There are a total of 547 completely unique looking elephants, differing in either their expressions or posture. 194 primary god idols are there, out of which 164 are of lord Vishnu. Some noteworthy ones include the one of Lord Vishnu in a sitting and meditating position, the dancing Ganesh, Lakshmi, and Saraswathi, 10 avatars of Vishnu, depictions of ladies enduring pregnancy in all the stages, Chamundeshwari demolishing Maheshasura, etc.
There are 13 separate water outlets for three temples. Made from a single stone, they are 13 feet each, starting from Garbhagraha and stretching all the way outside. The abhiseka or pooja water would come out through these water outlets (before the attack happened).
The Outer Cells/ Rooms
There are a total of 64 cells around the main temple. Statues of Lord Vishnu and Goddess Lakshmi were there in every room for which poojas were done (before the attack). But today, only a very few remain.
A few damaged pillars were rebuilt using sandstones in 1958. You can clearly notice the difference between the newly built sandstone pillars and the chalk stones from their color and texture.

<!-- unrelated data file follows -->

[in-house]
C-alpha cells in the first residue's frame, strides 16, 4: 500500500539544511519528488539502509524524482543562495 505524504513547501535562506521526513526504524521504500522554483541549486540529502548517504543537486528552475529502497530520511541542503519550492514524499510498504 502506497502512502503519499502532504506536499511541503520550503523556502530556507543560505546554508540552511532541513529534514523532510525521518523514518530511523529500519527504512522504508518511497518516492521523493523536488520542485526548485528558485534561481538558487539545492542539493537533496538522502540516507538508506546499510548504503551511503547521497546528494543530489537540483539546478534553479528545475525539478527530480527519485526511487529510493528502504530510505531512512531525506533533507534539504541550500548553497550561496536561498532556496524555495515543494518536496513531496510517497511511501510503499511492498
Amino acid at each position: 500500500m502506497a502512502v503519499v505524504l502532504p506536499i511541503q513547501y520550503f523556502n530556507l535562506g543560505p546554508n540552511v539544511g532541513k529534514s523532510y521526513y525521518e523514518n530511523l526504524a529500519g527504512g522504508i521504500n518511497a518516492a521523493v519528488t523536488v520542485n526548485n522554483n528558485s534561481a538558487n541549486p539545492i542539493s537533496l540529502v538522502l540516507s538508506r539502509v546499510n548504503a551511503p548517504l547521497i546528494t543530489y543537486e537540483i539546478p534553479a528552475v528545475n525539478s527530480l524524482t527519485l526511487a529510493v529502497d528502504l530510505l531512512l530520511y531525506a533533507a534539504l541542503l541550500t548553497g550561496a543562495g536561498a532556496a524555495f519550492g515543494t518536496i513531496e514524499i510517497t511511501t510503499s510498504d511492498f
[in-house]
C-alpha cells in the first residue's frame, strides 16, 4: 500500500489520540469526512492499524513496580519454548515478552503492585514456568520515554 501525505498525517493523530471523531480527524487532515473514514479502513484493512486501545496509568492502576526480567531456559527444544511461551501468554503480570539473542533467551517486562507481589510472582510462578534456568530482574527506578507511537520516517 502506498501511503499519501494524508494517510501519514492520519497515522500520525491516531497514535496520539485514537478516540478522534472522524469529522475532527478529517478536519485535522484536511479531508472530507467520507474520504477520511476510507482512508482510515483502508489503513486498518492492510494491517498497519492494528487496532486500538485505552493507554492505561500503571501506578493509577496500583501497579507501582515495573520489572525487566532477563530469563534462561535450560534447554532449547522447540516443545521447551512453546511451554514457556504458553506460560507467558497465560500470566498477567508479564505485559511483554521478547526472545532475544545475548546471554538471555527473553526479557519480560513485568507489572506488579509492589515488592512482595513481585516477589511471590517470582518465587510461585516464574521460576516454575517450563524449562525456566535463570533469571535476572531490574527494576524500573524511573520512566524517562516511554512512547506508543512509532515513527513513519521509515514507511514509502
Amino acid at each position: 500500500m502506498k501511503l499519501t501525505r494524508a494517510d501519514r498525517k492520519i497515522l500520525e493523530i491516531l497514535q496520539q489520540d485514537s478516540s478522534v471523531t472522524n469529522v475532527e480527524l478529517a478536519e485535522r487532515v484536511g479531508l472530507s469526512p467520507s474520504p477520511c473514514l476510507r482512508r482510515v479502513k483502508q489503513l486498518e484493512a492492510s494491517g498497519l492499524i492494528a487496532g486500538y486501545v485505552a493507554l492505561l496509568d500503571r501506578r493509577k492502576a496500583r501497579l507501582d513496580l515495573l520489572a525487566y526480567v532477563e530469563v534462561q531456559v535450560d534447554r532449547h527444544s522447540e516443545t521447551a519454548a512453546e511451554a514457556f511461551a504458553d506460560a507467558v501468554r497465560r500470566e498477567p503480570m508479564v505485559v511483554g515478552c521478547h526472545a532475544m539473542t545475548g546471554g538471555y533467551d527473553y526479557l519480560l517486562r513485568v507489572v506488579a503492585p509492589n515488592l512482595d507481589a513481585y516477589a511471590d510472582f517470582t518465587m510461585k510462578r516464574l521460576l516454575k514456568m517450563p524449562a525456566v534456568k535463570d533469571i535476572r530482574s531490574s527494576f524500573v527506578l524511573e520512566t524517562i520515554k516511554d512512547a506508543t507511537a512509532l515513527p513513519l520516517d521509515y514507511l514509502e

Inside The Chennakesava Temple
You will notice the Vishnu temple guards (Dwarapalakas – Jaya and Vijaya) on either side of the main entrance. There are 18 pillars in total, of which the two pillars to the east of the central square are shaped like a 32-pointed star and are handmade.
The 16 ceilings are carved illustrating the blooming stages of a lotus. The Navaranga or the dancing platform is small and can be found at the center. The new door at the entrance was made in 1958 by the Archeological Department of India.
The circular pillars were done by joining 5 pieces together – Peeta, Kamba, Kumba, Kati, and Baravahaka, known as Panchastilasthamba in Sanskrit (Pancha – 5, Stila – stone, Sthamba – pillar).
To know the hidden stories behind the beautifully etched drawings and sculptures, we highly recommend that you hire a guide. The guides beautifully show you the hidden stories through the carvings.
Have you visited any Hoysala temples? What is the chief thing that intrigued you? Tell us in the comments below.